The Left Wing in Japanese Politics

The Left Wing in Japanese Politics

The Left Wing in Japanese Politics

The Left Wing in Japanese Politics

Excerpt

The successful solution to the problem of Communism in Japan, while not as immediate as that in Korea, is of vital importance not only to Japan but to the United States. While a peace treaty with Japan will reduce many of our direct responsibilities concomitant with the occupation and will increase those of the Japanese Government, it seems highly probable that we will have continuing obligations for security in that country for some time to come. Obviously, the strength of the left-wing movement in the future will have a direct bearing on Japan's security. In fact, Ambassador John Foster Dulles, the President's representative for the Japanese Peace Treaty, emphasized early in 1951 while in Tokyo that if Japan is disposed to protect itself from "indirect aggression," or the growth of Communism from within, it can then share in the collective security of the Allies.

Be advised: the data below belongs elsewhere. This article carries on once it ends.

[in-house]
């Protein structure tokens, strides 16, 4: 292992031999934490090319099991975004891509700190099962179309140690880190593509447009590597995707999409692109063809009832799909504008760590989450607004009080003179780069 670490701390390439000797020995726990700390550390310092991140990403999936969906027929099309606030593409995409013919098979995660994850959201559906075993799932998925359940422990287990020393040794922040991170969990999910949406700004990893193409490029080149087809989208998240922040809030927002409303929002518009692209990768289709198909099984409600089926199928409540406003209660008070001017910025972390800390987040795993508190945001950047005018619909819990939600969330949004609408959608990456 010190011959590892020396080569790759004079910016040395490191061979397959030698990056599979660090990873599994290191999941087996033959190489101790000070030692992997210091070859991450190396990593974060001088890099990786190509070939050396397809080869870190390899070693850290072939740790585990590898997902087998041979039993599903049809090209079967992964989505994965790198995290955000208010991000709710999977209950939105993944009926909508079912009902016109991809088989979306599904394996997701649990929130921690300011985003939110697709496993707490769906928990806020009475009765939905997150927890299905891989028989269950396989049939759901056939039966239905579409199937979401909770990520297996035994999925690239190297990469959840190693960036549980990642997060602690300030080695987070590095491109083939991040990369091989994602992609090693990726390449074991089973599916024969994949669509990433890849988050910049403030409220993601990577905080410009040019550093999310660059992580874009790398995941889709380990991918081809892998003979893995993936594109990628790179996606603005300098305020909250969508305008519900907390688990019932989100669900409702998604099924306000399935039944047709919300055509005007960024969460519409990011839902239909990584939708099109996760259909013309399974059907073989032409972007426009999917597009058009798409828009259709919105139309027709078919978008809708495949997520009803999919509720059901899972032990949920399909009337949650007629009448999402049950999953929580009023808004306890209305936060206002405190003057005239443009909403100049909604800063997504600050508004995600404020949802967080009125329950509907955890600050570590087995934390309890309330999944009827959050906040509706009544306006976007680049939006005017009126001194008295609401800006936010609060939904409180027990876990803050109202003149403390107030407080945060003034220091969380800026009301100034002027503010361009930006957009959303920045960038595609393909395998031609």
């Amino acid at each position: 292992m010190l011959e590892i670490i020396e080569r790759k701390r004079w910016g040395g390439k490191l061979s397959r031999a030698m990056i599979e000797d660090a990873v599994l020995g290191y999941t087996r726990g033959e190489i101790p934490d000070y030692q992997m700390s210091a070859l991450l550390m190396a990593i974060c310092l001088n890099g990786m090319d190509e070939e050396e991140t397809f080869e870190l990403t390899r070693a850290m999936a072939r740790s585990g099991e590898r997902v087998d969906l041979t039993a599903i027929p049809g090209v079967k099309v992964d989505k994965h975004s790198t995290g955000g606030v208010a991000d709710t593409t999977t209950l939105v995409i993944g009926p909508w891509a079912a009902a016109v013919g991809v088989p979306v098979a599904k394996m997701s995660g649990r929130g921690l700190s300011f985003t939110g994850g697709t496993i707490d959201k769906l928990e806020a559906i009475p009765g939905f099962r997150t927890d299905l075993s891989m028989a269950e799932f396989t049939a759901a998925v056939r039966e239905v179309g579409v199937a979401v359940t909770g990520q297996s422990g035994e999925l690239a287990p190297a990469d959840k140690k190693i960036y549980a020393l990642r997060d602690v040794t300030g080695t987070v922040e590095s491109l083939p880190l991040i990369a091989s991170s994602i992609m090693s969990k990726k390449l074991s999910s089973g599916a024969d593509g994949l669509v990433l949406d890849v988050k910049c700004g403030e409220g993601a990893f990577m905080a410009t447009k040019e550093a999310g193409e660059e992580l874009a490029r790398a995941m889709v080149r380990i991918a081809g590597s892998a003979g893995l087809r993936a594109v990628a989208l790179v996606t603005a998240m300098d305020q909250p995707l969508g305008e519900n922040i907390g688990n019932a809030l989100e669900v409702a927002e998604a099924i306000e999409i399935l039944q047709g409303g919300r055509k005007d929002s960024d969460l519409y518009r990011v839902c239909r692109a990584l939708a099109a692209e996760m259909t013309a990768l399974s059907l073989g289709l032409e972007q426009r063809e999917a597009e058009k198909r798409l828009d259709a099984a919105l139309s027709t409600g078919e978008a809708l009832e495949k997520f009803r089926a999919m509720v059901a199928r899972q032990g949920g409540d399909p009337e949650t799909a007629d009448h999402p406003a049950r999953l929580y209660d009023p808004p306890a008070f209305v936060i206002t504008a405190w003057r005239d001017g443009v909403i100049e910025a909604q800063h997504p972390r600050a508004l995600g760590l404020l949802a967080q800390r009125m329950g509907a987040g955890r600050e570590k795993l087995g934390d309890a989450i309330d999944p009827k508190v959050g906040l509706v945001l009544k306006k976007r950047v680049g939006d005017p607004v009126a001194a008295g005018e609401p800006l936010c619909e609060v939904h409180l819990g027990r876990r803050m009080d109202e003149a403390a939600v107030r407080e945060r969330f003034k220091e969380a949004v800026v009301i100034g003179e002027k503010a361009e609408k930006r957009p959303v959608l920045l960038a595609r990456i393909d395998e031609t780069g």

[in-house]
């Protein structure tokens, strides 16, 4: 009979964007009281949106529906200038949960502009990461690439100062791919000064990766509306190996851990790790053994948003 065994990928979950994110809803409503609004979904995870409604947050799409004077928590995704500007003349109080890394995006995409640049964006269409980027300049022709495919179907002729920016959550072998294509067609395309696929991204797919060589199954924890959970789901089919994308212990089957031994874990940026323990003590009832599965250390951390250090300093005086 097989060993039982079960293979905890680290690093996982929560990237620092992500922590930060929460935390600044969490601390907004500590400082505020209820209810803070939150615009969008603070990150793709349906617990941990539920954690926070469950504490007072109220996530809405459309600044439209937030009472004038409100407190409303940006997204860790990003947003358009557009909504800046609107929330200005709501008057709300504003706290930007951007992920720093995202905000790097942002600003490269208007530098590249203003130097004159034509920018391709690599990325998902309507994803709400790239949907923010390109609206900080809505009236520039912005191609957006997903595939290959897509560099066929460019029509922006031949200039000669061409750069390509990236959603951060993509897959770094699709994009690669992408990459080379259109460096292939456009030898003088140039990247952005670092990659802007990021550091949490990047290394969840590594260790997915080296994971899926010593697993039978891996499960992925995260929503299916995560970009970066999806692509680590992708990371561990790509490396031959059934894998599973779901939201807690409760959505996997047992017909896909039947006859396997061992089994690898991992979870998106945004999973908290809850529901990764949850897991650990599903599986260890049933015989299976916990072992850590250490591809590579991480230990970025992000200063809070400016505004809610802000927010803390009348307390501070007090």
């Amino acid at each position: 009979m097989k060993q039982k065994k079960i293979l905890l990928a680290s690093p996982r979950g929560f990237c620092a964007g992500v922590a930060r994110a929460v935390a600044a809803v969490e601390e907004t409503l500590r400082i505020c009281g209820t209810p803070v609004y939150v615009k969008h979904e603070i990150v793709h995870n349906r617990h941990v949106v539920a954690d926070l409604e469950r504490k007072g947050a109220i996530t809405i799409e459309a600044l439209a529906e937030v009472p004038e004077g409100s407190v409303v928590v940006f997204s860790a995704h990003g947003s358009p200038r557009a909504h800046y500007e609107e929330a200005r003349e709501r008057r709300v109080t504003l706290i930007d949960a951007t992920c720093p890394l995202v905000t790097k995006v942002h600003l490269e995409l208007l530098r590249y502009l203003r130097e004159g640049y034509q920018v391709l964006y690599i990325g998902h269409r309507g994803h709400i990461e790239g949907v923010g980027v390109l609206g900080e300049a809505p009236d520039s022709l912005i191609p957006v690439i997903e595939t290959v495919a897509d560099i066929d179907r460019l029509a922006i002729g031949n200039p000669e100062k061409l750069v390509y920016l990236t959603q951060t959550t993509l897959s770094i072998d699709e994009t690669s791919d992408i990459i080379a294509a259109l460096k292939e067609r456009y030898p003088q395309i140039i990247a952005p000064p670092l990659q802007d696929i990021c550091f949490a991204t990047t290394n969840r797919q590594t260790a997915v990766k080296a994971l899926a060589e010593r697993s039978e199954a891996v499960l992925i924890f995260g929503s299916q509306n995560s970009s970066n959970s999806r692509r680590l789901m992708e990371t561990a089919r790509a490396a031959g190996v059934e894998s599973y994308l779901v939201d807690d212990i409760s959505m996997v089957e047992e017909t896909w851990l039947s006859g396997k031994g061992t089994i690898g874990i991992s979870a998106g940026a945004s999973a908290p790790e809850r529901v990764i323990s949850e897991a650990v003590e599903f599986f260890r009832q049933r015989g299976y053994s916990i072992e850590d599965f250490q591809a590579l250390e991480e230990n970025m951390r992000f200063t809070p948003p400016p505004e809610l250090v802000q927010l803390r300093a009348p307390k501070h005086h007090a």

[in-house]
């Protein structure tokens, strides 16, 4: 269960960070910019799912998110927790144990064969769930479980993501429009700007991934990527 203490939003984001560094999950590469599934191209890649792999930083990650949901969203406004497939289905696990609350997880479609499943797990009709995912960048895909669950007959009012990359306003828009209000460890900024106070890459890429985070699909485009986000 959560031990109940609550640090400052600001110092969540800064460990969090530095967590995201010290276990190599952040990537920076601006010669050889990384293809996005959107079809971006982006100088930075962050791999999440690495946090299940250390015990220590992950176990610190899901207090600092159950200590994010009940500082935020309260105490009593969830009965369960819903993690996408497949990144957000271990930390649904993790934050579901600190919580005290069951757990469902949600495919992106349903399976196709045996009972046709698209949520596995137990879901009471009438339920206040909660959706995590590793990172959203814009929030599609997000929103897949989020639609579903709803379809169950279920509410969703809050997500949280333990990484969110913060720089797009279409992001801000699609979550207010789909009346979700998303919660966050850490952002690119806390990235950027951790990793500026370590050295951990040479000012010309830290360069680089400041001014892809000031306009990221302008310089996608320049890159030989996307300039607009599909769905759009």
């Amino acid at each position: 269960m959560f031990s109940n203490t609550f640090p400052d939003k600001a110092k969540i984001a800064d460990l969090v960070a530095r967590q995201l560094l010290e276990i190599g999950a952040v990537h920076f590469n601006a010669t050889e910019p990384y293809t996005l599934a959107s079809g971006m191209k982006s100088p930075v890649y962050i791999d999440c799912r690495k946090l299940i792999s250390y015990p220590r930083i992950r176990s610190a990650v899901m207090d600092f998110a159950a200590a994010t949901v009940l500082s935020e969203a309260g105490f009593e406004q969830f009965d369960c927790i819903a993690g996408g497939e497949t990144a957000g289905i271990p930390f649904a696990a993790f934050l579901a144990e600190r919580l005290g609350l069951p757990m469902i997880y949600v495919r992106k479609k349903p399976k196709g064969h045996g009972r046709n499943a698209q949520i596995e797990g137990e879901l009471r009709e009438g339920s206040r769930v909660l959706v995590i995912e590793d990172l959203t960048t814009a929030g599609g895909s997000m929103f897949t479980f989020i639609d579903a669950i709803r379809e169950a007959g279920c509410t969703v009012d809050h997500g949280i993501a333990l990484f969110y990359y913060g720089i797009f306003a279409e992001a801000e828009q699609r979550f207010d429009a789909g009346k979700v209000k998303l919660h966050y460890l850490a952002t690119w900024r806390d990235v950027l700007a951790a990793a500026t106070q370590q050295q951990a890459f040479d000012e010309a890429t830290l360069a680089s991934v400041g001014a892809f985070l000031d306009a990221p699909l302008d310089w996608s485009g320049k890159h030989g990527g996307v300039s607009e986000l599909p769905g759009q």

Consequently, it is gratifying to have this book on the role of the proletarian movement in Japanese politics appear at this time, in order to be able to assess the actual dangers of Communism within Japan. Mrs. Colbert speaks with authority. She has called upon the knowledge which she has acquired through a long concentration on Japanese political developments to produce a carefully documented, scholarly, and penetrating analysis of this all-important aspect of modern Japan. Despite the fact that Japan's left-wing movement is complicated and confusing, Mrs. Colbert has presented a dear picture of it during its various phases from its origin after World War I to the purging of the Communist leaders in June 1950. The first section is a short analysis of the struggle during the 1920's for the control of the left-wing movement by the various proletarian groups, the rise of national socialism in the next decade under the leadership of the Shakai Taishuto and the exile of the Japanese Communists in China. The main body of the study covers three periods: (1) the rapid growth of proletariat groups in the new atmosphere of political freedom created by . . .

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